Marianna Williamson Slams Cable News for Ignoring RFK Jr, Her Challenge to BidenRising (August 27, 2023).
Who Is 2024 Presidential Candidate Marianne Williamson? – Catherine Garcia (The Week, August 22, 2023).
Democratic Candidate Marianne Williamson Says Network TV Won’t Cover Her CampaignTMZ (August 18, 2023).
Marianne Williamson Wants to Debate Joe Biden So Democrats Can See Options for President – Addison Lathers (Des Moines Register, August 12, 2023).
Marianne Williamson Polling at 10% Among DemocratsOn Balance (August 12, 2023).
Marianne Williamson on Winning Over Undecided Democrats – Liz Jassin (News Nation, August 11, 2023).
Why Marianne Williamson Is Running for President Again in 2024 – Lee DeVito (Detroit Metro Times, July 10, 2023).
Marianne Williamson Answers Voter Questions in “Conversation with the Candidate” – WMUR-TV (June 30, 2023).
Marianne Williamson Is Wowing Gen Z on TikTok. But Could She Beat Biden in the Polls? – Brendan Rascius (McClatchy DC, June 13, 2023).
Marianne Williamson: United States Needs a Fundamental “Economic U-turn”Sky News (June 17, 2023).
Debate Us, Mr. President – Marianne Williamson (Newsweek, May 31, 2023).
Marianne Williamson Blasts DNC for Doing Everything to “Make It Easier” for Biden – Ryan King (Washington Examiner, May 29, 2023).
For Marianne Williamson, the Bernie Sanders Lane Looks Wide Open – Mini Racker (TIME, May 25, 2023).
Marianne Williamson Wants to Introduce a New Politics to DC – Maximillian Alvarez (The Real News Network, May 18, 2023).
How Marianne Williamson and Robert F. Kennedy Jr. Compare to Biden on 6 Key Issues – Andrew Stanton (Newsweek, May 15, 2023).
Marianne Williamson: From Third Way to Third Eye – Chris Lehmann (The Nation, May 15, 2023).
Marianne Williamson: Democrats Need a “Genuine Economic Alternative” to Beat the GOP in 2024 – David Sirota (Jacobin, May 5, 2023).
Marianne Williamson on Her 2024 Presidential Bid – C-SPAN (May 4, 2023).
Why Biden May Have to Forfeit the First Contest in His Re-election Bid to Marianne Williamson or RFK Jr. – Alex Seitz-Wald (NBC News, April 27, 2023).
Marianne Williamson Is Serious About Running a Progressive Campaign for President – Liza Featherstone (Jacobin, April 27, 2023).
DNC Shields Biden, Refuses to Hold Primary Debates, Silences RFK Jr and Marianne WilliamsonRising (April 24, 2023).
Marianne Williamson Made a Campaign Stop in Detroit Where She Railed Against the 1%. The Media Didn’t Cover It – Michael Betzold (Metro Times, April 25, 2023).
The Case for Marianne Williamson – Zach Courtney (The Minnesota Daily, April 20, 2023).
Democratic Presidential Longshot Marianne Williamson on Challenging Biden: “We Should Have as Many People Running in an Election as Feel Moved” – Victor Reklaitis (Market Watch, April 15, 2023).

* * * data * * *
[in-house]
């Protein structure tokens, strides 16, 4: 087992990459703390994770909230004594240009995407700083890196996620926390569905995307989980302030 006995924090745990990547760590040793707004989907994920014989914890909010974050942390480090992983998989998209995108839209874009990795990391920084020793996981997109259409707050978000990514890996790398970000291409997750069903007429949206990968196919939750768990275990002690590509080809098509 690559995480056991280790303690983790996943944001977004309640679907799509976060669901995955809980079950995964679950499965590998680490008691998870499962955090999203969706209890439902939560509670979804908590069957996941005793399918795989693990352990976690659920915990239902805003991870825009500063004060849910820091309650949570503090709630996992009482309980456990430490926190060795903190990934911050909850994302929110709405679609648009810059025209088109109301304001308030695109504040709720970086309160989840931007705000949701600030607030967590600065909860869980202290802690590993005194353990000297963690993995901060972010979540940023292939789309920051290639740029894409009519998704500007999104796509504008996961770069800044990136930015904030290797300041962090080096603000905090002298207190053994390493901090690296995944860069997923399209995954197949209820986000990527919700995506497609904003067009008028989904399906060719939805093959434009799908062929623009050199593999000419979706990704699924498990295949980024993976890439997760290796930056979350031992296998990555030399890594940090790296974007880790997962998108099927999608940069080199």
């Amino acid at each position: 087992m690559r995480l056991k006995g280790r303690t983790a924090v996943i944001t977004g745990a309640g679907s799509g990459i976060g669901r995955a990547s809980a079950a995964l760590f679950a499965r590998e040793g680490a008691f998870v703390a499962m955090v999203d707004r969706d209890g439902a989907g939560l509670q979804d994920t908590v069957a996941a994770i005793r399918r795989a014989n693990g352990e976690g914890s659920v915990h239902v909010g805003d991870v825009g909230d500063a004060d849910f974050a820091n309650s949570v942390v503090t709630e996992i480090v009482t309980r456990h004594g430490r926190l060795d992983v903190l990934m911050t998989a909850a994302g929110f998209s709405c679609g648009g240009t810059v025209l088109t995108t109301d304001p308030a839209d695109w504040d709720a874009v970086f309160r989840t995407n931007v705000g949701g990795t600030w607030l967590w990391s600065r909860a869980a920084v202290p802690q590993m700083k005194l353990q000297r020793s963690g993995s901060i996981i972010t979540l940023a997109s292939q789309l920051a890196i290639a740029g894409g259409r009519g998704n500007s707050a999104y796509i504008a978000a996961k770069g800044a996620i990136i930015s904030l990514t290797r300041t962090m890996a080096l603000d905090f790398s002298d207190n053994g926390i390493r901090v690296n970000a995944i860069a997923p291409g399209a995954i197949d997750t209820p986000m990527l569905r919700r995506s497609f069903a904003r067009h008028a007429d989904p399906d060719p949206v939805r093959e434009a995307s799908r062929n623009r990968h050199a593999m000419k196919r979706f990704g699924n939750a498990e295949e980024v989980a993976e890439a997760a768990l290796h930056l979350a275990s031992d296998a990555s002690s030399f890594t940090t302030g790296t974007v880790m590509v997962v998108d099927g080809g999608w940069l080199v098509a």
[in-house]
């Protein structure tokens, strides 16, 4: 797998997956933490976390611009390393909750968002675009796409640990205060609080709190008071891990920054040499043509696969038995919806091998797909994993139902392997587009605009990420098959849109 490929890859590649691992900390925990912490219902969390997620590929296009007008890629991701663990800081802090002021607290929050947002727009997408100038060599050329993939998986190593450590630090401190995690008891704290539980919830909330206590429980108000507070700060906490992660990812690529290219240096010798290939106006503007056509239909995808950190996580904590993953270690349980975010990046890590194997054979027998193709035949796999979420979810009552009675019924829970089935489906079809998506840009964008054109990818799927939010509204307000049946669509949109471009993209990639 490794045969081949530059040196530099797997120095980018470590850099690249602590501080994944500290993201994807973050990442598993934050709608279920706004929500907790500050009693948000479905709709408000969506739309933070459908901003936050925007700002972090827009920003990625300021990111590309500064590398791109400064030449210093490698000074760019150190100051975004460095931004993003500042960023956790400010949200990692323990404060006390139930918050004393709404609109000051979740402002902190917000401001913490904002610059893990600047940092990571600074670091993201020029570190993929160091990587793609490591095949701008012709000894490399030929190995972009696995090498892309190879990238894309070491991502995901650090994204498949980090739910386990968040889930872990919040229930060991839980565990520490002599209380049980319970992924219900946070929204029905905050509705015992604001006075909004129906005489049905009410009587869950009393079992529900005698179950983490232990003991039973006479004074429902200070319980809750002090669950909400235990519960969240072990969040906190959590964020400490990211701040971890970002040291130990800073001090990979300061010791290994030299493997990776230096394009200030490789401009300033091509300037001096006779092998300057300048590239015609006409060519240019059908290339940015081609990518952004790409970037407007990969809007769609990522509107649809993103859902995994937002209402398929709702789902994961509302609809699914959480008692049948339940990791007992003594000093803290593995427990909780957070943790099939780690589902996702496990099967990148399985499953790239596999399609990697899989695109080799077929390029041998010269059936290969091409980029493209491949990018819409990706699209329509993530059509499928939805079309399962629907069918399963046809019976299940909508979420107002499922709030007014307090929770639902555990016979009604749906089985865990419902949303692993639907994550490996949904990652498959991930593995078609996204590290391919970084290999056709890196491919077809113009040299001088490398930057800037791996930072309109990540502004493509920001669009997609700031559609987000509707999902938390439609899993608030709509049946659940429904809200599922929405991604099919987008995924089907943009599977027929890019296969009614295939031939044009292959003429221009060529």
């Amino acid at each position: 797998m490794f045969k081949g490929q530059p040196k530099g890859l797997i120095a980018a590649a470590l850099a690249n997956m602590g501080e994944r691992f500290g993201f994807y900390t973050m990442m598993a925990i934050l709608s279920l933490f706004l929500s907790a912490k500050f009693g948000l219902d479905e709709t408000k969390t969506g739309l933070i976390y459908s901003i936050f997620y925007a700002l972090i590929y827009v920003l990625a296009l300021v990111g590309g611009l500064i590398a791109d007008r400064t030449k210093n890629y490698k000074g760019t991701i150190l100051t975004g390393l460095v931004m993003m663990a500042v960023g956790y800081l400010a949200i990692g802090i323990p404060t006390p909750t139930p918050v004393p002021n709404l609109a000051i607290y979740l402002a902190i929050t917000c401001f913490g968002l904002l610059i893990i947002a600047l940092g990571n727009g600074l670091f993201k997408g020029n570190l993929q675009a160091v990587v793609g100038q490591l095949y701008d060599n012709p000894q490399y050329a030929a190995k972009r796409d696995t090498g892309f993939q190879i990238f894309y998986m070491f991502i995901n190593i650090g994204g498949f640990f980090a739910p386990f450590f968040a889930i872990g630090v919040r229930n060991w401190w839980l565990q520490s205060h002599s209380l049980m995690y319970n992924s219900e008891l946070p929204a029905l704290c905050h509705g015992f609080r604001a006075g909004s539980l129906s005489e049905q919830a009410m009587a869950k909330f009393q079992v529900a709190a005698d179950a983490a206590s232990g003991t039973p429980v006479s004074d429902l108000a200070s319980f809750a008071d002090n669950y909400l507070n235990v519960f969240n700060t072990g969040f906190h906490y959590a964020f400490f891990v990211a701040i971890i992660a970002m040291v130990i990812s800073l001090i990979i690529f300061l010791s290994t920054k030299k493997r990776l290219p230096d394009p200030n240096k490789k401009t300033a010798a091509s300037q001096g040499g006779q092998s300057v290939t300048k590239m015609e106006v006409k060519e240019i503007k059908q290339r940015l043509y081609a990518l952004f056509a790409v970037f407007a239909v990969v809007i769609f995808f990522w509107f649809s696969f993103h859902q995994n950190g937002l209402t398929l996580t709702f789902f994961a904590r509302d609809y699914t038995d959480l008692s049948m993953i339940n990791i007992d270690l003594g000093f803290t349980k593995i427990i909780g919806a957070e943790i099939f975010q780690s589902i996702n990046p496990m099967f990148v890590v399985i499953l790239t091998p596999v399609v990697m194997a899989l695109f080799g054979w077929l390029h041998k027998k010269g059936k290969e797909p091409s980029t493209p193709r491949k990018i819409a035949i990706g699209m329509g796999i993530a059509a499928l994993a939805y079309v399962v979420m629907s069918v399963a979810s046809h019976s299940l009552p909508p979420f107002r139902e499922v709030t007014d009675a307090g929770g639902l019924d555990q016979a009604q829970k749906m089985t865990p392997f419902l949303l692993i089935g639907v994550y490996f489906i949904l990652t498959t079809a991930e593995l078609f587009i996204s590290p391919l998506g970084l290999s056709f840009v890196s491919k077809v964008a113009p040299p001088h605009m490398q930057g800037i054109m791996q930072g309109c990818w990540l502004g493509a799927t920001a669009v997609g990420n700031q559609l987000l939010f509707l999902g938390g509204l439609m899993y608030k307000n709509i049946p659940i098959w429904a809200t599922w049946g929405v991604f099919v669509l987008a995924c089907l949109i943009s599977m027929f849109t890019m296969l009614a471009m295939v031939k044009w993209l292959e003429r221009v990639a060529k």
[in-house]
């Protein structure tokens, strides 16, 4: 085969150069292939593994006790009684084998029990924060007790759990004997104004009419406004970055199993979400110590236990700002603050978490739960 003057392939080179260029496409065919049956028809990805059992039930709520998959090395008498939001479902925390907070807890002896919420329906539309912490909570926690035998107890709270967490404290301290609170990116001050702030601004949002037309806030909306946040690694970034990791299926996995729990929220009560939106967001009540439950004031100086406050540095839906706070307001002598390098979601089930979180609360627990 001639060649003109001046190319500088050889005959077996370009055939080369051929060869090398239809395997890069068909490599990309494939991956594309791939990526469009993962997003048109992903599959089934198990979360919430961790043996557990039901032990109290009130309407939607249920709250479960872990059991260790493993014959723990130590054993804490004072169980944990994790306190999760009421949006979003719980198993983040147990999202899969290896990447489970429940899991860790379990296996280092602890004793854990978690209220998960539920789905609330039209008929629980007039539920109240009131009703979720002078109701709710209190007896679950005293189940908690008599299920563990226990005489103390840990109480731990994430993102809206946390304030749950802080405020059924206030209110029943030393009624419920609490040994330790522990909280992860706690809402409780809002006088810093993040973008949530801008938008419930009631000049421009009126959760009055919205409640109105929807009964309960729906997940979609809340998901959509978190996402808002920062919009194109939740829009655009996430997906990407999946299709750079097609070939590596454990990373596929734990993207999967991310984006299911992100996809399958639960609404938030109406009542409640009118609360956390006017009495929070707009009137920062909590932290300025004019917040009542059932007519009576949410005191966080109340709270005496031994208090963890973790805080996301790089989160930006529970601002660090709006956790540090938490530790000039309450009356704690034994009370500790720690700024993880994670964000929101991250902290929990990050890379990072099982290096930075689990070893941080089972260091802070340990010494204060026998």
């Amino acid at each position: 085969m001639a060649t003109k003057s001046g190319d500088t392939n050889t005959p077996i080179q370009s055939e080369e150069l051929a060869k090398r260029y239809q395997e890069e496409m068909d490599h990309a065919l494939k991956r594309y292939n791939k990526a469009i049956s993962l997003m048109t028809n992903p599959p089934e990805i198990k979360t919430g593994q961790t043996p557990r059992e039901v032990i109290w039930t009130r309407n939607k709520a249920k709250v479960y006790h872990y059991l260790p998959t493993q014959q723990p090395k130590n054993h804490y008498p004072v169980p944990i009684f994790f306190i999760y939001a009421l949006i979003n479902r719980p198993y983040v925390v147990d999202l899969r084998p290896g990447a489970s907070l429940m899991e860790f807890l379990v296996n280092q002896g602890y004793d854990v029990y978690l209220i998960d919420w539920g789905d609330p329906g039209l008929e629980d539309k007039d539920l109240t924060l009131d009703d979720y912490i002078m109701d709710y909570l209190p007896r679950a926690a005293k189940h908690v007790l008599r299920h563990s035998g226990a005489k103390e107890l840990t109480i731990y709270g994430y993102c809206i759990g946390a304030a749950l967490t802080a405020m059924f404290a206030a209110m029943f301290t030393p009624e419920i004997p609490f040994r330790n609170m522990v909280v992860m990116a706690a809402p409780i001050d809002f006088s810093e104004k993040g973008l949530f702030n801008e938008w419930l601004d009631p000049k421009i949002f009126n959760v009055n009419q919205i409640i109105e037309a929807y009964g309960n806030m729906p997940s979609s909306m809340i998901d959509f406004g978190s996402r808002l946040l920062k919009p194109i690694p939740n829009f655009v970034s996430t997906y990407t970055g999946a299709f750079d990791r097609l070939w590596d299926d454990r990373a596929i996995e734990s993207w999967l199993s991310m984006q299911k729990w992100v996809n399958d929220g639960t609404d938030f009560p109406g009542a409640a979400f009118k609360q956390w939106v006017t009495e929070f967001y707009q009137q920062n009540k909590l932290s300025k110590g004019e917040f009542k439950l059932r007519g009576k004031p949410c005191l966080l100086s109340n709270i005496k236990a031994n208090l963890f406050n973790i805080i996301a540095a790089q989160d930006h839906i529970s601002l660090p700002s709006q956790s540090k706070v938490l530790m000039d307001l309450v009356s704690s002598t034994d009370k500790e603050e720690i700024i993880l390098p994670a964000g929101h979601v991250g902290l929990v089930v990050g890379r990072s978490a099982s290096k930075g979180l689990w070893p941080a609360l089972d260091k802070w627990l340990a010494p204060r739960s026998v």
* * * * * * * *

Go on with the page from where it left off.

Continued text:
Marianne Williamson, Fusing Bernie Sanders and (Early) Jordan Peterson, Is Taking Over TikTok – Ryan Grim (The Intercept, April 14, 2023).
Meet Eris, the Goddess Behind the Force That Is Marianne Williamson – Rayner Jae Liu (Medium, April 8, 2023).
Marianne Williamson Says Democrats Need to Fix “Unjust” Economy to Win – Andrew Stanton (Newsweek, March 12, 2023).



See also: Marianne 2024 Official Site | About | Issues | News | Events | Blog | Donate


For The Wild Reed’s coverage of Marianne Williamson's 2024 presidential campaign, see the following chronologically-ordered posts:
Marianne 2024
Marianne Williamson Launches 2024 Presidential Campaign
Progressive Perspectives on Marianne Williamson’s Presidential Run
More Progressive Perspectives on Marianne Williamson’s Presidential Run
Ben Burgis: Quote of the Day – March 10, 2023
Despite the Undemocratic Antics of the DNC, Marianne Williamson Plans on “Winning the Nomination”
The Biblical Roots of “From Each According to Ability; To Each According to Need”
Marianne Williamson on The Next Revolution with Steve Hilton – 05/30/23
Marianne Williamson’s Economic Bill of Rights
Three Progressive Voices on the War in Ukraine
Marianne Williamson: Quote of the Day – June 27, 2023
Marianne Williamson on The Issue Is with Elex Michaelson – 07/20/23
Voters, Not the DNC, Should Choose the Nominee
Marianne Williamson in New Hampshire
Marianne Williamson: “Repairing Our Hearts Is Essential to Repairing Our Country”
Marianne Williamson on Trump’s Day in Court
Marianne Williamson on News Nation – 08/25/23
Presidential Candidate Marianne Williamson Joins NYC’s March to End Fossil Fuels
Marianne Williamson on Your World – 10/6/23
Marianne Williamson’s “Radical Idea” of Putting People First

See also:
Marianne Williamson: “We Must Challenge the Entire System”
Marianne Williamson on the Current Condition of the U.S.
Marianne Williamson’s Politics of Love: The Rich Roll Interview
Now Here’s a Voice I’d Like to Hear Regularly on the Sunday Morning Talk Shows
A Deeper Perspective on What’s Really Attacking American Democracy
Marianne Williamson on the Tenth Anniversary of Occupy Wall Street
“Two of the Most Dedicated and Enlightened Heroes of Present Day America”
Deep Gratitude
“A Beautiful Message, So Full of Greatness”
Marianne Williamson: “Anything That Will Help People Thrive, I’m Interested In”
Caitlin Johnstone: “Status Quo Politicians Are Infinitely ‘Weirder’ Than Marianne Williamson”